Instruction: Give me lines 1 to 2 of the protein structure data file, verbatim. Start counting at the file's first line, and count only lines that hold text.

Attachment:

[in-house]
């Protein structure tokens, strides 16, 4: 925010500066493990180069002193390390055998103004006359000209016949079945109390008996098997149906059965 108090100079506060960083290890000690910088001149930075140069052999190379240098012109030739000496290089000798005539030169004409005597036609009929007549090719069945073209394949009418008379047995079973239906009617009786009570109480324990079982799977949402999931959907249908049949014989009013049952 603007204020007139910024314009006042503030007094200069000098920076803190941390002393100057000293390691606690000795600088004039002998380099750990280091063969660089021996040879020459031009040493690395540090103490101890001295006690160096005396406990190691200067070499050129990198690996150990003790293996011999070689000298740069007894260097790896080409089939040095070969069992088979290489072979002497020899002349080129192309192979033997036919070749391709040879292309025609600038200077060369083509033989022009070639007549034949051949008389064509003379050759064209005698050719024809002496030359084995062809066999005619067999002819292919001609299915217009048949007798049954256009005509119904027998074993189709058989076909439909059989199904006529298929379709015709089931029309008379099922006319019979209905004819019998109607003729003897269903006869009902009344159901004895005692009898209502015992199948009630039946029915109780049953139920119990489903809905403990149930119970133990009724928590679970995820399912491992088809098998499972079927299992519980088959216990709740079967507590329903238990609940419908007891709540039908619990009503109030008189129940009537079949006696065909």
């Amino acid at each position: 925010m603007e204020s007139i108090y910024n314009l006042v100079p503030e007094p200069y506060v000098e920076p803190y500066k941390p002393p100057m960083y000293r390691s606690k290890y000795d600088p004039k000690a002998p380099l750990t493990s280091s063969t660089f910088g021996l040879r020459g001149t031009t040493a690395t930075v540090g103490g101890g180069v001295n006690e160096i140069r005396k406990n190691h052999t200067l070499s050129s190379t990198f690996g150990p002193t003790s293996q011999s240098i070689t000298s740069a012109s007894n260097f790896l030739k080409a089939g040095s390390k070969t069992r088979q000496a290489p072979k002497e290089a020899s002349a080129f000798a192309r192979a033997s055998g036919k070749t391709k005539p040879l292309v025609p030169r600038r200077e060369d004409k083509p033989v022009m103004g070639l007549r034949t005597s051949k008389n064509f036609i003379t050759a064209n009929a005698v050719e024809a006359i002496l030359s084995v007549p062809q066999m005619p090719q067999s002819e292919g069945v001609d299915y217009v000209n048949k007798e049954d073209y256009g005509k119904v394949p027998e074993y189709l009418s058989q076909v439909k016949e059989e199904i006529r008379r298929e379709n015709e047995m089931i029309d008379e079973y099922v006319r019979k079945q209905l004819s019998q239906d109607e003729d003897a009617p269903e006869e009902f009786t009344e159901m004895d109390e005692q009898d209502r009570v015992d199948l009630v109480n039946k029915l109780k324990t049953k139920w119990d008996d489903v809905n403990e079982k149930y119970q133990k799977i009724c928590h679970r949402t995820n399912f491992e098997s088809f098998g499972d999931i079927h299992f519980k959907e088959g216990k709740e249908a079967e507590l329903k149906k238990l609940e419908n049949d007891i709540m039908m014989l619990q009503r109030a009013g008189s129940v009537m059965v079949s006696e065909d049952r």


[in-house]
């Protein structure tokens, strides 16, 4: 925010500066493990180069002193390390055998103004006359000209016949079945109390008996098997149906059965 108090100079506060960083290890000690910088001149930075140069052999190379240098012109030739000496290089000798005539030169004409005597036609009929007549090719069945073209394949009418008379047995079973239906009617009786009570109480324990079982799977949402999931959907249908049949014989009013049952 603007204020007139910024314009006042503030007094200069000098920076803190941390002393100057000293390691606690000795600088004039002998380099750990280091063969660089021996040879020459031009040493690395540090103490101890001295006690160096005396406990190691200067070499050129990198690996150990003790293996011999070689000298740069007894260097790896080409089939040095070969069992088979290489072979002497020899002349080129192309192979033997036919070749391709040879292309025609600038200077060369083509033989022009070639007549034949051949008389064509003379050759064209005698050719024809002496030359084995062809066999005619067999002819292919001609299915217009048949007798049954256009005509119904027998074993189709058989076909439909059989199904006529298929379709015709089931029309008379099922006319019979209905004819019998109607003729003897269903006869009902009344159901004895005692009898209502015992199948009630039946029915109780049953139920119990489903809905403990149930119970133990009724928590679970995820399912491992088809098998499972079927299992519980088959216990709740079967507590329903238990609940419908007891709540039908619990009503109030008189129940009537079949006696065909």